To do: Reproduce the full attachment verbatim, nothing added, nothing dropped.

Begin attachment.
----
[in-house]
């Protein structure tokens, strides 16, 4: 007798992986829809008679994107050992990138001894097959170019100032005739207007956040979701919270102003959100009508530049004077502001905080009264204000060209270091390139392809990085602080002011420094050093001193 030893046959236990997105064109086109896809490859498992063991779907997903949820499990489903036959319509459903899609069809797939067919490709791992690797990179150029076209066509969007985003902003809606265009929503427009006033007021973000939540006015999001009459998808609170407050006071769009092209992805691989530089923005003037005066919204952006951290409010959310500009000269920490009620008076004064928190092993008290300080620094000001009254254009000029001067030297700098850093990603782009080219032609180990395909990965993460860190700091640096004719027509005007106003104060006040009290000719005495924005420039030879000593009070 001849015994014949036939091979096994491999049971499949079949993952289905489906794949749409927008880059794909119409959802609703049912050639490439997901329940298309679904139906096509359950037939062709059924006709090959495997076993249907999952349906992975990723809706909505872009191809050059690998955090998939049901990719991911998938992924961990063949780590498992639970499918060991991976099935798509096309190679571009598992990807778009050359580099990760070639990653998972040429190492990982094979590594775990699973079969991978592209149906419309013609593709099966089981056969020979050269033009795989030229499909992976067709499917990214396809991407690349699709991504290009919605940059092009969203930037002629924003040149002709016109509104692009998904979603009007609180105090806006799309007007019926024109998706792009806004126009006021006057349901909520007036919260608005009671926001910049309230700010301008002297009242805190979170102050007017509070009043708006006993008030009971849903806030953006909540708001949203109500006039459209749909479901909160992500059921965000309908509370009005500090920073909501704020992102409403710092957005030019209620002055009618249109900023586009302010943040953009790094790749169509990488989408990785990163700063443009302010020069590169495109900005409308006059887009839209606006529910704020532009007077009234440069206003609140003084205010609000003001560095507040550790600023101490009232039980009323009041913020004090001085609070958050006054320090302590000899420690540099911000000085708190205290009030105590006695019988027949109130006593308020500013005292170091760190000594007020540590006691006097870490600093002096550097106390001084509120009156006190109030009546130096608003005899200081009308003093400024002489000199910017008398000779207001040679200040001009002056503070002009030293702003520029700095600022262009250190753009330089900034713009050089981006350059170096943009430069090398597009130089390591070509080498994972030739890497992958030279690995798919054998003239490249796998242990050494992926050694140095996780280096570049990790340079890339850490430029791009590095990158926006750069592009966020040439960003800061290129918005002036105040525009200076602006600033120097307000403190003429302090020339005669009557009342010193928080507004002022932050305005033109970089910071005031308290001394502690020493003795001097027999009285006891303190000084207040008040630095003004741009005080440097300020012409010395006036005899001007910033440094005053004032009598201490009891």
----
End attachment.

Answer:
[in-house]
């Protein structure tokens, strides 16, 4: 007798992986829809008679994107050992990138001894097959170019100032005739207007956040979701919270102003959100009508530049004077502001905080009264204000060209270091390139392809990085602080002011420094050093001193 030893046959236990997105064109086109896809490859498992063991779907997903949820499990489903036959319509459903899609069809797939067919490709791992690797990179150029076209066509969007985003902003809606265009929503427009006033007021973000939540006015999001009459998808609170407050006071769009092209992805691989530089923005003037005066919204952006951290409010959310500009000269920490009620008076004064928190092993008290300080620094000001009254254009000029001067030297700098850093990603782009080219032609180990395909990965993460860190700091640096004719027509005007106003104060006040009290000719005495924005420039030879000593009070 001849015994014949036939091979096994491999049971499949079949993952289905489906794949749409927008880059794909119409959802609703049912050639490439997901329940298309679904139906096509359950037939062709059924006709090959495997076993249907999952349906992975990723809706909505872009191809050059690998955090998939049901990719991911998938992924961990063949780590498992639970499918060991991976099935798509096309190679571009598992990807778009050359580099990760070639990653998972040429190492990982094979590594775990699973079969991978592209149906419309013609593709099966089981056969020979050269033009795989030229499909992976067709499917990214396809991407690349699709991504290009919605940059092009969203930037002629924003040149002709016109509104692009998904979603009007609180105090806006799309007007019926024109998706792009806004126009006021006057349901909520007036919260608005009671926001910049309230700010301008002297009242805190979170102050007017509070009043708006006993008030009971849903806030953006909540708001949203109500006039459209749909479901909160992500059921965000309908509370009005500090920073909501704020992102409403710092957005030019209620002055009618249109900023586009302010943040953009790094790749169509990488989408990785990163700063443009302010020069590169495109900005409308006059887009839209606006529910704020532009007077009234440069206003609140003084205010609000003001560095507040550790600023101490009232039980009323009041913020004090001085609070958050006054320090302590000899420690540099911000000085708190205290009030105590006695019988027949109130006593308020500013005292170091760190000594007020540590006691006097870490600093002096550097106390001084509120009156006190109030009546130096608003005899200081009308003093400024002489000199910017008398000779207001040679200040001009002056503070002009030293702003520029700095600022262009250190753009330089900034713009050089981006350059170096943009430069090398597009130089390591070509080498994972030739890497992958030279690995798919054998003239490249796998242990050494992926050694140095996780280096570049990790340079890339850490430029791009590095990158926006750069592009966020040439960003800061290129918005002036105040525009200076602006600033120097307000403190003429302090020339005669009557009342010193928080507004002022932050305005033109970089910071005031308290001394502690020493003795001097027999009285006891303190000084207040008040630095003004741009005080440097300020012409010395006036005899001007910033440094005053004032009598201490009891």